Billy Graham

Q:

Billboards are springing up with the slogan “Pray for America.” Politicians talk about having prayer meetings, yet political division seems at an all-time high. Is this really a viable solution for our country?


A:

From the writings of the Rev. Billy Graham

Our nation was founded by people who prayed. When our government was in the process of being formed, Benjamin Franklin addressed the chairman of the Constitutional Convention meeting at Philadelphia in 1787, saying, “I have lived, sir, a long time, and the longer I live the more convincing proofs I see of this truth: that God governs in the affairs of men. And if a sparrow cannot fall to the ground without His notice, it is probable that an empire cannot rise without His aid.”

Millions of people say prayers only in times of danger or uncertainty. Sadly, many pray to gods that have no ears to hear and no eyes to see. But prayers lifted to almighty God can alter history. What a glorious thing it would be if millions of Americans would avail themselves to the greatest form of communication—prayer to the One who hears and knows the anguish of our hearts. We have not yet learned that mankind is more powerful on his knees than behind the most powerful weapons or devices known, when prayers are directed to the Lord God.

The world is being carried on a rushing torrent of history that is sweeping out of control. There is but one power available to redeem the course of events, and that is the power of prayer by God-fearing, Christ-believing people. But we must not pray only for His direction; we must pray for His forgiveness for our willful disobedience. And then we must pray with grateful hearts for the blessings He has bestowed on the United States of America.

(This column is based on the words and writings of the late Rev. Billy Graham.)

Have you received God’s forgiveness? Pray now.

◀DEVOTIONALS/GRACE FOR THE MOMENT – TUESDAY, OCTOBER 16, 2018

The Lord God made clothes from animal skins for the man and his wife and dressed them. Genesis 3:21

that simple sentence suggests three powerful scenes. Scene 1: God slays an animal. For the first time in the history of the earth, dirt is stained with blood. Innocent blood. The beast committed no sin. The creature did not deserve to die.

Adam and Eve did. The couple deserves to die, but they live …

Scene 2: Clothing is made. The shaper of the stars now becomes a tailor.

And in Scene 3: God dresses them. “The Lord … dressed them.”

Adam and Eve are on their way out of the garden. They’ve been told to leave, but now God tells them to stop. “Those fig leaves,” he says, shaking his head, “will never do.” And he produces some clothing. But he doesn’t throw the garments at their feet and tell them to get dressed. He dresses them himself. As a father would zip up the jacket of a preschooler. God covers them.

from A Love Worth Giving

Night Light For Couples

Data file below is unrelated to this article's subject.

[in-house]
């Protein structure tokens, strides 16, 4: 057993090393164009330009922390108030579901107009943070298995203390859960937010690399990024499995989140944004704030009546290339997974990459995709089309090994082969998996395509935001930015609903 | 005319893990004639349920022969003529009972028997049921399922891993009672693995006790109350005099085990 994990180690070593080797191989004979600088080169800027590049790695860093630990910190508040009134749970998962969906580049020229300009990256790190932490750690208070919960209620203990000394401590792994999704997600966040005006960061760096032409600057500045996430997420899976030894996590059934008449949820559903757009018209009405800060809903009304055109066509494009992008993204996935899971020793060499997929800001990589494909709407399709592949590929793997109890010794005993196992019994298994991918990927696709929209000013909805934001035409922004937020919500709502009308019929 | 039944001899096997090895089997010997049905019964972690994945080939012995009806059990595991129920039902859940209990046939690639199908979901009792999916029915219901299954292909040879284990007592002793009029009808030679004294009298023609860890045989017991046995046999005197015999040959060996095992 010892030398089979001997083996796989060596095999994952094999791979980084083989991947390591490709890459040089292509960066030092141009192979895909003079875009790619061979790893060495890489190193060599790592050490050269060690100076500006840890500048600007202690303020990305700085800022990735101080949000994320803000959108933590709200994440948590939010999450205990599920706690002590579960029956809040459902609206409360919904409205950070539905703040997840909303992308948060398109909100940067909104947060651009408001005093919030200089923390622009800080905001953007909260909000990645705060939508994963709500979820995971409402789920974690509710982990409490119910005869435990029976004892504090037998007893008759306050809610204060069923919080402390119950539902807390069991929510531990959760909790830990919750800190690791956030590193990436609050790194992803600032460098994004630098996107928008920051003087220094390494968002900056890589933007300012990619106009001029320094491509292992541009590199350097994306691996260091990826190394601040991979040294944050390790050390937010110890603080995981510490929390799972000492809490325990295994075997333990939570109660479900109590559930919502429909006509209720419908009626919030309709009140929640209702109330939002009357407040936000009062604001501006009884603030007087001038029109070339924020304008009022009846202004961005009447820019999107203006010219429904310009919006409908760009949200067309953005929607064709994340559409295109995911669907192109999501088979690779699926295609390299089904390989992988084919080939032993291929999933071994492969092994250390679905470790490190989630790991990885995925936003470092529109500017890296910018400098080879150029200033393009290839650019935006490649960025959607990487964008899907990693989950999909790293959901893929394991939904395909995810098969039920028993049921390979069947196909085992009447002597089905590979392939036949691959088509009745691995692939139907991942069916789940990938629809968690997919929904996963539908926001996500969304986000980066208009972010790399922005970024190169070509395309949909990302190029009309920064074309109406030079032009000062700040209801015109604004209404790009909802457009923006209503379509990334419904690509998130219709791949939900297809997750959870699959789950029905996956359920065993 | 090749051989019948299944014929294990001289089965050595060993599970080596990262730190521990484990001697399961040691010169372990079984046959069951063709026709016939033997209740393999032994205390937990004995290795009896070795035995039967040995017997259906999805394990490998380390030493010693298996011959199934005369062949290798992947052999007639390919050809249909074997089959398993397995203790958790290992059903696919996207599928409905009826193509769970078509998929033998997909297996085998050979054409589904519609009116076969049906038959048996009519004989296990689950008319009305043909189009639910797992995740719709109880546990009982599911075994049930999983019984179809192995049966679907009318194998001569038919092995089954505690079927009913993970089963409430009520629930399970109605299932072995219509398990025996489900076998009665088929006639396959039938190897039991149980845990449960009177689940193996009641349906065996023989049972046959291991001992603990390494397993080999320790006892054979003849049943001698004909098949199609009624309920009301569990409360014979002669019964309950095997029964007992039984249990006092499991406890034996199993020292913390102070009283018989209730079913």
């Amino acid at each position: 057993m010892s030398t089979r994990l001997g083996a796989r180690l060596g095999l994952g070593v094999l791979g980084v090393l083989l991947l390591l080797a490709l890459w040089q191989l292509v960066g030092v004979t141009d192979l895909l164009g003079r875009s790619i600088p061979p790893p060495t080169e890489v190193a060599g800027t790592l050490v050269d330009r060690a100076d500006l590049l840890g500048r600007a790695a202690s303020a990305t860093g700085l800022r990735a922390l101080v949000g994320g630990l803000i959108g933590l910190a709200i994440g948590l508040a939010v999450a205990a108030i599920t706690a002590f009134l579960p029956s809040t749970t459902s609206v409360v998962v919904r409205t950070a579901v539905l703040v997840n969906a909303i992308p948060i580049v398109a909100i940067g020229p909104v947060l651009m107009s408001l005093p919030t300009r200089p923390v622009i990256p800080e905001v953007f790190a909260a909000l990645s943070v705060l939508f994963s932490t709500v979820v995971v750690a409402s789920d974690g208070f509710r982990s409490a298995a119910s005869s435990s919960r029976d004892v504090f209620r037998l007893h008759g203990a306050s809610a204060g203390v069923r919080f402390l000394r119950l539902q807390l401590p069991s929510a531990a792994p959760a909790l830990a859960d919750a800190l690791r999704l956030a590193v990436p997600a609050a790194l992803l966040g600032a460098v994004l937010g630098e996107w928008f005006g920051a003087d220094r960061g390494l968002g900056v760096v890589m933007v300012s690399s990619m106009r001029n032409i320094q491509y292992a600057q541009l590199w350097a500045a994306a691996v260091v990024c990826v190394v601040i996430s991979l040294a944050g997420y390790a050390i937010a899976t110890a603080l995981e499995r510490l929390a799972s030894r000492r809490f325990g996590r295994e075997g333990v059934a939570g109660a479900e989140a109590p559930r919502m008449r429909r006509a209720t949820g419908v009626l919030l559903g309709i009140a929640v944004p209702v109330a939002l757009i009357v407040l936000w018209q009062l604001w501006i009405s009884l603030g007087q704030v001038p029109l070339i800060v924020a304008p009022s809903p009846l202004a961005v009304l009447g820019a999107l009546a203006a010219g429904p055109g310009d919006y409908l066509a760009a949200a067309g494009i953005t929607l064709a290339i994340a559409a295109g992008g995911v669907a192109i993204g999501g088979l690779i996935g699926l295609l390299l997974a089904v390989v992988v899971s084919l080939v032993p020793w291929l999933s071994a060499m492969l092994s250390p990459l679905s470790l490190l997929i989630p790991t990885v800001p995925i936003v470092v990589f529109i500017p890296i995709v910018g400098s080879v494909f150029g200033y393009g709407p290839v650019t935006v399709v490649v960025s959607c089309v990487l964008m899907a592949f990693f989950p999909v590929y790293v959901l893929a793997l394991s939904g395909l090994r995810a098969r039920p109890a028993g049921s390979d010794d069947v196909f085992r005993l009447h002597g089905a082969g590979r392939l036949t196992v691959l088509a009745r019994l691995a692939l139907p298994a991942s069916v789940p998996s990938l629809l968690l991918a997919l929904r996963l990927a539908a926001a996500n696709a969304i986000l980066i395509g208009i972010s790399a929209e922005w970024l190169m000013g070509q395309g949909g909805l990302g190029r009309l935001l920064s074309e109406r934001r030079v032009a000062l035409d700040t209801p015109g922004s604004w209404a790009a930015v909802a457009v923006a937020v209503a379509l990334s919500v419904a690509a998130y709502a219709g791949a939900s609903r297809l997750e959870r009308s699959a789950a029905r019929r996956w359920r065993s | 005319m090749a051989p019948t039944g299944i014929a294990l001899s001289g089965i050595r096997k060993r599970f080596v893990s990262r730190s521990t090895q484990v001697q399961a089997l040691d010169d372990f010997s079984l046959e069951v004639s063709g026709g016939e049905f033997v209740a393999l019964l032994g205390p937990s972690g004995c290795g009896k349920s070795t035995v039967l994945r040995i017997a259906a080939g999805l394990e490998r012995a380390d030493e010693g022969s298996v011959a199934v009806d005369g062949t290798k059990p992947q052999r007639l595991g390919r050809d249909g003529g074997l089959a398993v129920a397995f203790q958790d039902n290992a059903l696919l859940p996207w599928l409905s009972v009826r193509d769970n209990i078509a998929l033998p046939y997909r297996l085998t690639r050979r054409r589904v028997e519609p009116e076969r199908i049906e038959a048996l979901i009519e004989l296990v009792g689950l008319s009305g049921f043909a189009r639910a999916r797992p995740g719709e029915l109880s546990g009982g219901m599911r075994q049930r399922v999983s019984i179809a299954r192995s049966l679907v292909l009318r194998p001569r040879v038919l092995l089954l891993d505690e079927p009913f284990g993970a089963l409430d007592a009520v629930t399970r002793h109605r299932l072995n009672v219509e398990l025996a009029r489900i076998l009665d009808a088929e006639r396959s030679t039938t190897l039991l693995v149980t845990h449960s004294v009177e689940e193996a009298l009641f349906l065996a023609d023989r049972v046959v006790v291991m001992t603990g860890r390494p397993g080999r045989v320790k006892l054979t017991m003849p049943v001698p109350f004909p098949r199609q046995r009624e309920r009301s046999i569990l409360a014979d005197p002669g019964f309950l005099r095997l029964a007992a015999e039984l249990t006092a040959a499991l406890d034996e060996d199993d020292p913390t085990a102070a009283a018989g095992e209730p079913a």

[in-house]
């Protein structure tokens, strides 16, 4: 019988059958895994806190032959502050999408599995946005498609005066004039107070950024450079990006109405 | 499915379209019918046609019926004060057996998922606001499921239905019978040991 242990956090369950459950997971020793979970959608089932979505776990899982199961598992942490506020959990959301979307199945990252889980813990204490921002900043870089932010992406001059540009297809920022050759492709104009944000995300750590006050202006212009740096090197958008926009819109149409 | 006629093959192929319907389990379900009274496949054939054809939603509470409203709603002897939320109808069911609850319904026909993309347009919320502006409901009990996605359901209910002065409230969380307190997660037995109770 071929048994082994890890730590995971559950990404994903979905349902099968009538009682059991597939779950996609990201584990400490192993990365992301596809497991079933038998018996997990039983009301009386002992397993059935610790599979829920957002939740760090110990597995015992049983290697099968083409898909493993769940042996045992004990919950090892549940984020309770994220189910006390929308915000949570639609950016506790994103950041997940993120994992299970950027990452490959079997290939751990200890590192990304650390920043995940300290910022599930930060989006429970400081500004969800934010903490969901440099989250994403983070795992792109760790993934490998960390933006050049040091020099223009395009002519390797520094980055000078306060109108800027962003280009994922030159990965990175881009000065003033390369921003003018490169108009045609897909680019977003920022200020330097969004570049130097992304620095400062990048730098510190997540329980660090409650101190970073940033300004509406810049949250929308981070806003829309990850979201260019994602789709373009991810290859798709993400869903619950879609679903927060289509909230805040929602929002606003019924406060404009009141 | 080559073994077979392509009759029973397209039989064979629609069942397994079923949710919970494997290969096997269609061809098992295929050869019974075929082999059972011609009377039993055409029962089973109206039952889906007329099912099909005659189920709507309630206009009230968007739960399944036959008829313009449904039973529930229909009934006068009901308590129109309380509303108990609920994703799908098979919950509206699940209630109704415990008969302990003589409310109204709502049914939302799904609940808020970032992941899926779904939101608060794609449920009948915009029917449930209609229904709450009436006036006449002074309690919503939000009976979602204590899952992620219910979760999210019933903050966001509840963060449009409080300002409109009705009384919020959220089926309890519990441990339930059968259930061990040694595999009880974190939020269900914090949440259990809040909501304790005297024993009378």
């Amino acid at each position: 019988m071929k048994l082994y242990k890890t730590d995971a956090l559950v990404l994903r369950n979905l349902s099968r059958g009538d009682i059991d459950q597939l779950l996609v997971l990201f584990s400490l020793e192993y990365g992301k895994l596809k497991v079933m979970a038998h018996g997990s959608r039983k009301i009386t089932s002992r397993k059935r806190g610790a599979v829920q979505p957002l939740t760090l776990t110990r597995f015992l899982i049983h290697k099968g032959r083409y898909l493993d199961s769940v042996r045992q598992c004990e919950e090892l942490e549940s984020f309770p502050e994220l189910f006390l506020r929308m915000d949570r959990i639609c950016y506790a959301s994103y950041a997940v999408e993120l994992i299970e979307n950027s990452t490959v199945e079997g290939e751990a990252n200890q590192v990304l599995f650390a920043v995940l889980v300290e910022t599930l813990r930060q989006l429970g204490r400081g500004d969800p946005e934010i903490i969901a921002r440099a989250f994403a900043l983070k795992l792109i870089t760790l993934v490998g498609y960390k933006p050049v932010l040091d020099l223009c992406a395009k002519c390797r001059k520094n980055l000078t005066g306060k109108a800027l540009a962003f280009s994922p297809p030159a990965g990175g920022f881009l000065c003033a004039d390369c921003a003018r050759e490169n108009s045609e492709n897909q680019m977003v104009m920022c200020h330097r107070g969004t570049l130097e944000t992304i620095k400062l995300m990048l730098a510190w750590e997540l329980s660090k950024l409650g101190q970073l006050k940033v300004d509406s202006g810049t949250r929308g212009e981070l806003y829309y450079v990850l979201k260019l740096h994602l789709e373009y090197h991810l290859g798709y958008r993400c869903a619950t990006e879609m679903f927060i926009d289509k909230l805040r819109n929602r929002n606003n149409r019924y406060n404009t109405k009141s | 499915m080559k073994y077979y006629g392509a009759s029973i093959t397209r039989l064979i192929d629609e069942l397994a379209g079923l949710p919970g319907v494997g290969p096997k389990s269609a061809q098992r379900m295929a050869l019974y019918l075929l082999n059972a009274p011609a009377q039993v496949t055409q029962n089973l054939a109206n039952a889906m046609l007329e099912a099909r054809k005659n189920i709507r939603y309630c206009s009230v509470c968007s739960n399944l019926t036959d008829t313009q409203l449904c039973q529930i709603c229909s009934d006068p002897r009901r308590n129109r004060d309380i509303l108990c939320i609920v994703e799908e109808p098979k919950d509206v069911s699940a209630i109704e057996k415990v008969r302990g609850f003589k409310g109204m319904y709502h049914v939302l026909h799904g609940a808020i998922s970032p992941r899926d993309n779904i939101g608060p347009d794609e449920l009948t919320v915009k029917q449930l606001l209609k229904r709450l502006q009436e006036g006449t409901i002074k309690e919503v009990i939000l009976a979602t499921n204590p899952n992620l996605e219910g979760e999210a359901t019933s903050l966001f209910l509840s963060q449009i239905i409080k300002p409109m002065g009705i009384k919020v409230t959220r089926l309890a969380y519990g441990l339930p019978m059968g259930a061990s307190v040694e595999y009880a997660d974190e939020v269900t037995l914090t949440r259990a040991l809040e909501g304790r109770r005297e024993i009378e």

Differing Assumptions

“May the God who gives endurance and encouragement give you a spirit of unity among yourselves as you follow Christ Jesus.” Romans 15:5

As in last night’s story, “The Argument,” a difficult day can quickly lead to an unnecessarily heated exchange between spouses. Fatigue, problems with the kids or job, illness, or financial worries can make anyone more susceptible to a fight. So can the condition I (jcd) call “differing assumptions.” For example, after a particularly grueling series of speaking appear‐

ances some years ago, I came dragging home on Friday night feeling I’d earned a day off. I planned to watch a USC‐Alabama football game on TV the next day. That seemed like a reasonable plan for a guy who had been out earning a living day and night. Shirley, on the other hand, had been running our home and watching the kids for six weeks and felt it was time I pitched in on a few chores. It was entirely reasonable for Shirley to think that she deserved some help at home after doing “domestic duty” for six weeks. Our assumptions collided about ten o’clock Saturday morning. Harsh words froze our relationship for three days. It was a stupid fight, but understandable in light of factors like overwork, fatigue, selfishness, and very different views of what the other was thinking.

When we’re making our own plans we need to remember to consider our partner’s mental and physical state. During stressful circumstances, we should take extra care to communicate our expectations ahead of time.

Just between us…

  • Have differing assumptions caused us to argue recently?
  • How can I do a better job of being aware of your mood?
  • Do we communicate our expectations ahead of time?

Lord, by Your Spirit, help us to be aware of each other’s needs and to take care in our communication. Draw us together in unity and in love of You. Amen.

  • From Night Light For Couples, by Dr. James & Shirley Dobson
    Copyright © 2000 by James Dobson, Inc. All rights reserved.

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